Shanna Fishel: Questions about the decision-making process
Posted: 07/19/2021 14:03:54 PM
How are decisions made in our community? What is happening to the cherry trees on Warfield Place, and Northampton’s municipal response to all residents of Warfield and over 2,000 others who have signed a petition opposing the repaving plan, is just one example of the town that cedes its uncontrolled power.
I see trees, like land, air and water, as members of the community, who have a stake in our actions. Since July 12, the trees are not only members of the community, but are ordained Zen priests. Trees are part of nature, providing shade, joy and hope. They pose no obstacle to ADA, as detailed by community members in public comments at the last city council meeting.
Yet despite public outcry over their removal, the outgoing mayor and the DPW are moving forward, citing state law and city policies as the reason for their plans. “The trees are public shade trees… in the care and custody of no other entity than the City of Northampton,” said DPW Director Donna LaScaleia.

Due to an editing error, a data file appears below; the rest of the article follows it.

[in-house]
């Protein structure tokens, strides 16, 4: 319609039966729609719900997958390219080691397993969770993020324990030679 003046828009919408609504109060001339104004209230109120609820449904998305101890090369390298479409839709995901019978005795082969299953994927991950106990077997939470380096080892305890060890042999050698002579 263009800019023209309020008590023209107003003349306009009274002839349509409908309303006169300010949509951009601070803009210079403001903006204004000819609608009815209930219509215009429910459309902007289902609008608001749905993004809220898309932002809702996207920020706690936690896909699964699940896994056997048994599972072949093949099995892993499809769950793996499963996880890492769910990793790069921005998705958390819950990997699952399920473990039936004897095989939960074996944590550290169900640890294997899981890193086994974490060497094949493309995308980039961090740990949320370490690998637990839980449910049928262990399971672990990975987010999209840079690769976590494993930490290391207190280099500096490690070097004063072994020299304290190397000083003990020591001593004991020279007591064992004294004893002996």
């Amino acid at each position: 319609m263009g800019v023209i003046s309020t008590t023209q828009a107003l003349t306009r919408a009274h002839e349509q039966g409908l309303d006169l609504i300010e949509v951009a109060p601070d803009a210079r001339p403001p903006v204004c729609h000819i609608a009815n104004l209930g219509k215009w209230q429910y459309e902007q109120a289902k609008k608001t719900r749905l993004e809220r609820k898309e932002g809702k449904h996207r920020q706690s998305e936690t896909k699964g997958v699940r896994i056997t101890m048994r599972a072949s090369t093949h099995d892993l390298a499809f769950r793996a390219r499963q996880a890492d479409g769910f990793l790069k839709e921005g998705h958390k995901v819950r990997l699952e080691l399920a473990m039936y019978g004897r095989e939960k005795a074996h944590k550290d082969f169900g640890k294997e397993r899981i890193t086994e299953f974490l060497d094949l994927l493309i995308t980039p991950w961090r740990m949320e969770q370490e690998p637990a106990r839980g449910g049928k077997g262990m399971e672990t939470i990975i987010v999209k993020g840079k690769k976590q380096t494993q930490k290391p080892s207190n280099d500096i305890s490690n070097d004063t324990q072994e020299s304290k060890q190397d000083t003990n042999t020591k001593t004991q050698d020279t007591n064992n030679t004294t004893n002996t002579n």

While officials briefly communicated their plans to Warfield Place, what is the use of communication if people’s voices are not heeded? Are municipal decisions as untouchable as legal personality? It seems that many municipal decisions are taken without real public input, with a minimum of democratic participatory processes.
This is also happening in the homeless settlement under the South Street Bridge and in the Main Street redevelopment process. When city plans come up for public debate, a resolute decision already seems to be in motion. Do we want Northampton to be an example of representational power or to maintain representational power? Let’s finish on the right side of TreeStory.